A Christian group shows up to a Chicago Gay Pride parade holding apologetic signs including “I’m sorry for how the church treated you”




A Christian group shows up to a Chicago Gay Pride parade holding apologetic signs including “I’m sorry for how the church treated you”


(via lipstickandrevolutionalamexicana)

‎I do understand what love is, and that is one of the reasons I can never again be a Christian. Love is not self denial. Love is not blood and suffering. Love is not murdering your son to appease your own vanity. Love is not hatred or wrath, consigning billions of people to eternal torture because they have offended your ego or disobeyed your rules. Love is not obedience, conformity, or submission. It is a counterfeit love that is contingent upon authority, punishment, or reward. True love is respect and admiration, compassion and kindness, freely given by a healthy, unafraid human being.

Dan Barker

(via takecalifornyuh)

(Source: take-californyuh, via underratedwoman)

Kansas GOP House Speaker ‘Prays’ That Obama’s ‘Children Be Fatherless And His Wife A Widow’


Kansas House Speaker Mike O’Neal (R) sent an email that referred to President Obama and the following Bible verse:

Let his days be few; and let another take his office

May his children be fatherless and his wife a widow.

Read the whole debacle.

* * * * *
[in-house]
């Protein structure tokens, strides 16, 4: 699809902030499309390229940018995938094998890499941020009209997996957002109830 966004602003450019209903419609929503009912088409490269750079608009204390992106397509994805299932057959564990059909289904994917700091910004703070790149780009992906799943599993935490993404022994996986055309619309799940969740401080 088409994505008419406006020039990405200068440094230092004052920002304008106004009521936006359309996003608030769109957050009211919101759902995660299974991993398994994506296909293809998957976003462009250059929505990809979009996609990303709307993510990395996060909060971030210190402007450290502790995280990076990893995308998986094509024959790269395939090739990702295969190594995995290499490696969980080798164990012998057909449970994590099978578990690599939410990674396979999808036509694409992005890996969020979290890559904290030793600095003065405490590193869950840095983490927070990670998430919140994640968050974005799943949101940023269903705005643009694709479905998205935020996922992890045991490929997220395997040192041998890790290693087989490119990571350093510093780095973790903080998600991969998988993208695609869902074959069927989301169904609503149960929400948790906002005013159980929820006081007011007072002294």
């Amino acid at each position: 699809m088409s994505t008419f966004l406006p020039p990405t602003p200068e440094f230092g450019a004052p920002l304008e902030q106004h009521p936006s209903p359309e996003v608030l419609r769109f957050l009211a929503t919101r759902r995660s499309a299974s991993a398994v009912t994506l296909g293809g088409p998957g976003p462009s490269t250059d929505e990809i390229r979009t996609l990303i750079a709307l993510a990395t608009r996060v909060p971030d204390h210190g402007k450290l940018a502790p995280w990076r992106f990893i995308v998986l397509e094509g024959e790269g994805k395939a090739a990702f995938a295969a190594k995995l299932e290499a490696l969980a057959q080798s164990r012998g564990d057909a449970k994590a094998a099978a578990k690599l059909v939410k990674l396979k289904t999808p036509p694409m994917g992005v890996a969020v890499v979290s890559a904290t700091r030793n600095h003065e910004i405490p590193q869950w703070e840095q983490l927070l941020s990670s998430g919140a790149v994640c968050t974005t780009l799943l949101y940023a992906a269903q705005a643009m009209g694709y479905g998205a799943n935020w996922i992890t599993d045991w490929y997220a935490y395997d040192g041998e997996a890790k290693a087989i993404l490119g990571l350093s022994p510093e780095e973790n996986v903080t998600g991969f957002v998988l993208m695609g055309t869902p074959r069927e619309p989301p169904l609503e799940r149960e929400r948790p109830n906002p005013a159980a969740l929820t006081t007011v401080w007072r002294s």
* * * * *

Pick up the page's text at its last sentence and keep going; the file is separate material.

Welcome to America

(via reagan-was-a-horrible-president)

… What the fuck is wrong with people?

… What the fuck is wrong with people?

I absolutely, outright refuse to believe that a man who covers up child rape actually cares about child welfare or families

Bite my queer fucking ass

Breaking *fucking* News!! :: Gay marriage a threat to humanity's future: Pope



(Reuters) - Pope Benedict said Monday that gay marriage was one of several threats to the traditional family that undermined “the future of humanity itself.”

The pope made some of his strongest comments against gay marriage in a new year address to the diplomatic corps accredited to the Vatican in which he touched on some economic and social issues facing the world today.

He told diplomats from nearly 180 countries that the education of children needed proper “settings” and that “pride of place goes to the family, based on the marriage of a man and a woman.”